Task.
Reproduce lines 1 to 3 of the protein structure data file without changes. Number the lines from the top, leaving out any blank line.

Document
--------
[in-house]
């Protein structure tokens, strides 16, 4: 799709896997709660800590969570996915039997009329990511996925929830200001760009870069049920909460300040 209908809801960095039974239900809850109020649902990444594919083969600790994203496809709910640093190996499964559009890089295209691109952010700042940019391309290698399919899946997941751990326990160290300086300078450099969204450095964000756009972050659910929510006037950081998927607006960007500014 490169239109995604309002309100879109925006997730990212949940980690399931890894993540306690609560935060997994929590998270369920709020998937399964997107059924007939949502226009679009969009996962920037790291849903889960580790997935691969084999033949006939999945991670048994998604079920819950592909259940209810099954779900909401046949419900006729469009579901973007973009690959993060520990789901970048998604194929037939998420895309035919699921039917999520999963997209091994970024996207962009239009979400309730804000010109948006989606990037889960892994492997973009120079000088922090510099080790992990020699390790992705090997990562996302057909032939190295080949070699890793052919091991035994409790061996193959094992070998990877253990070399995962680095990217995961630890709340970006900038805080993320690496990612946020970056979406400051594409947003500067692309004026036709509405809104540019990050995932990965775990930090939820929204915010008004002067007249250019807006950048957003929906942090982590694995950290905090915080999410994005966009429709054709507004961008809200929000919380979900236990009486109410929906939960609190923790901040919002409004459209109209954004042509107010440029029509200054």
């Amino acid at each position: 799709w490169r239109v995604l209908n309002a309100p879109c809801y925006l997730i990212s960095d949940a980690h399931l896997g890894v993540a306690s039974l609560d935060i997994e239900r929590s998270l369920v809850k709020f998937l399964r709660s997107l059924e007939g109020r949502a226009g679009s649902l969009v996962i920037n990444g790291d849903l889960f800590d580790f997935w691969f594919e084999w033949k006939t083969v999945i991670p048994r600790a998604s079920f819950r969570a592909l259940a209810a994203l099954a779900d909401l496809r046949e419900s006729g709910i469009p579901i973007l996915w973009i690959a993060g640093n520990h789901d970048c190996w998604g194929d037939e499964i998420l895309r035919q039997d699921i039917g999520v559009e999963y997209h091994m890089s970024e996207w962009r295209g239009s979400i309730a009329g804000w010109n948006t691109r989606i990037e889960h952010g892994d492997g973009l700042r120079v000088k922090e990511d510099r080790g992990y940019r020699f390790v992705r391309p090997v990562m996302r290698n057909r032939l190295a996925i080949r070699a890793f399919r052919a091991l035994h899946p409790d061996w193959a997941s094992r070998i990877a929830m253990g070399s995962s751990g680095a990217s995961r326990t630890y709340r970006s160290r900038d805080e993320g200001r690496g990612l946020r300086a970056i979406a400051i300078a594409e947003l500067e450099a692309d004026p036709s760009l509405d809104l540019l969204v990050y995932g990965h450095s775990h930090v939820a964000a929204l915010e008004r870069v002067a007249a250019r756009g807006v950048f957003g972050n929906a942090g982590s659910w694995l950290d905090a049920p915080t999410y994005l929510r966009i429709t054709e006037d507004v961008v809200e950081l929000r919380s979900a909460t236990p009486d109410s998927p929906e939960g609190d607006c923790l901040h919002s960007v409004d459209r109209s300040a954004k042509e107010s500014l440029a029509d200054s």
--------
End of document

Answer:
[in-house]
């Protein structure tokens, strides 16, 4: 799709896997709660800590969570996915039997009329990511996925929830200001760009870069049920909460300040 209908809801960095039974239900809850109020649902990444594919083969600790994203496809709910640093190996499964559009890089295209691109952010700042940019391309290698399919899946997941751990326990160290300086300078450099969204450095964000756009972050659910929510006037950081998927607006960007500014 490169239109995604309002309100879109925006997730990212949940980690399931890894993540306690609560935060997994929590998270369920709020998937399964997107059924007939949502226009679009969009996962920037790291849903889960580790997935691969084999033949006939999945991670048994998604079920819950592909259940209810099954779900909401046949419900006729469009579901973007973009690959993060520990789901970048998604194929037939998420895309035919699921039917999520999963997209091994970024996207962009239009979400309730804000010109948006989606990037889960892994492997973009120079000088922090510099080790992990020699390790992705090997990562996302057909032939190295080949070699890793052919091991035994409790061996193959094992070998990877253990070399995962680095990217995961630890709340970006900038805080993320690496990612946020970056979406400051594409947003500067692309004026036709509405809104540019990050995932990965775990930090939820929204915010008004002067007249250019807006950048957003929906942090982590694995950290905090915080999410994005966009429709054709507004961008809200929000919380979900236990009486109410929906939960609190923790901040919002409004459209109209954004042509107010440029029509200054």
């Amino acid at each position: 799709w490169r239109v995604l209908n309002a309100p879109c809801y925006l997730i990212s960095d949940a980690h399931l896997g890894v993540a306690s039974l609560d935060i997994e239900r929590s998270l369920v809850k709020f998937l399964r709660s997107l059924e007939g109020r949502a226009g679009s649902l969009v996962i920037n990444g790291d849903l889960f800590d580790f997935w691969f594919e084999w033949k006939t083969v999945i991670p048994r600790a998604s079920f819950r969570a592909l259940a209810a994203l099954a779900d909401l496809r046949e419900s006729g709910i469009p579901i973007l996915w973009i690959a993060g640093n520990h789901d970048c190996w998604g194929d037939e499964i998420l895309r035919q039997d699921i039917g999520v559009e999963y997209h091994m890089s970024e996207w962009r295209g239009s979400i309730a009329g804000w010109n948006t691109r989606i990037e889960h952010g892994d492997g973009l700042r120079v000088k922090e990511d510099r080790g992990y940019r020699f390790v992705r391309p090997v990562m996302r290698n057909r032939l190295a996925i080949r070699a890793f399919r052919a091991l035994h899946p409790d061996w193959a997941s094992r070998i990877a929830m253990g070399s995962s751990g680095a990217s995961r326990t630890y709340r970006s160290r900038d805080e993320g200001r690496g990612l946020r300086a970056i979406a400051i300078a594409e947003l500067e450099a692309d004026p036709s760009l509405d809104l540019l969204v990050y995932g990965h450095s775990h930090v939820a964000a929204l915010e008004r870069v002067a007249a250019r756009g807006v950048f957003g972050n929906a942090g982590s659910w694995l950290d905090a049920p915080t999410y994005l929510r966009i429709t054709e006037d507004v961008v809200e950081l929000r919380s979900a909460t236990p009486d109410s998927p929906e939960g609190d607006c923790l901040h919002s960007v409004d459209r109209s300040a954004k042509e107010s500014l440029a029509d200054s």